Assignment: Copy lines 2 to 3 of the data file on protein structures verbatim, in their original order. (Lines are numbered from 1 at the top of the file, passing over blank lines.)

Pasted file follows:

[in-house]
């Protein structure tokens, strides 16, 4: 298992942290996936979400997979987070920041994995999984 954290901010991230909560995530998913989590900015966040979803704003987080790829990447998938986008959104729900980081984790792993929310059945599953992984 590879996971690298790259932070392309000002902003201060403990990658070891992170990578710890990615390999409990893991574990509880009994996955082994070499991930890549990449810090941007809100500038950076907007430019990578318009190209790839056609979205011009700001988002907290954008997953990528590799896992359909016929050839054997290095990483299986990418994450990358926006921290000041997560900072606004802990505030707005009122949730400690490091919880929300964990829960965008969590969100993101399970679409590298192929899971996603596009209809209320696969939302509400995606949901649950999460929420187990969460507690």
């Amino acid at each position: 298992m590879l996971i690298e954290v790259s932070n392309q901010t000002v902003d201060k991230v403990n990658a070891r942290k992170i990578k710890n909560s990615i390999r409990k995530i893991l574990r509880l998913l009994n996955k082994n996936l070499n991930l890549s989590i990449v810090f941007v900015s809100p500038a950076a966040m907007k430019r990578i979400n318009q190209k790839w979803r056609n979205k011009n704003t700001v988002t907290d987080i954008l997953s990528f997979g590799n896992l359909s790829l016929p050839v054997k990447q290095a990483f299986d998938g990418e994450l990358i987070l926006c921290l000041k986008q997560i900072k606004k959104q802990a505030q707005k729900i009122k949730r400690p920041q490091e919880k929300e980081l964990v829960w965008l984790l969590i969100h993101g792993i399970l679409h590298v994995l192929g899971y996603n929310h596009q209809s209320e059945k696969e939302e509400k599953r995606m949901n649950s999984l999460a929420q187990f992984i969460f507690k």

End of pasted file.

């Protein structure tokens, strides 16, 4: 298992942290996936979400997979987070920041994995999984 954290901010991230909560995530998913989590900015966040979803704003987080790829990447998938986008959104729900980081984790792993929310059945599953992984 590879996971690298790259932070392309000002902003201060403990990658070891992170990578710890990615390999409990893991574990509880009994996955082994070499991930890549990449810090941007809100500038950076907007430019990578318009190209790839056609979205011009700001988002907290954008997953990528590799896992359909016929050839054997290095990483299986990418994450990358926006921290000041997560900072606004802990505030707005009122949730400690490091919880929300964990829960965008969590969100993101399970679409590298192929899971996603596009209809209320696969939302509400995606949901649950999460929420187990969460507690």
């Amino acid at each position: 298992m590879l996971i690298e954290v790259s932070n392309q901010t000002v902003d201060k991230v403990n990658a070891r942290k992170i990578k710890n909560s990615i390999r409990k995530i893991l574990r509880l998913l009994n996955k082994n996936l070499n991930l890549s989590i990449v810090f941007v900015s809100p500038a950076a966040m907007k430019r990578i979400n318009q190209k790839w979803r056609n979205k011009n704003t700001v988002t907290d987080i954008l997953s990528f997979g590799n896992l359909s790829l016929p050839v054997k990447q290095a990483f299986d998938g990418e994450l990358i987070l926006c921290l000041k986008q997560i900072k606004k959104q802990a505030q707005k729900i009122k949730r400690p920041q490091e919880k929300e980081l964990v829960w965008l984790l969590i969100h993101g792993i399970l679409h590298v994995l192929g899971y996603n929310h596009q209809s209320e059945k696969e939302e509400k599953r995606m949901n649950s999984l999460a929420q187990f992984i969460f507690k």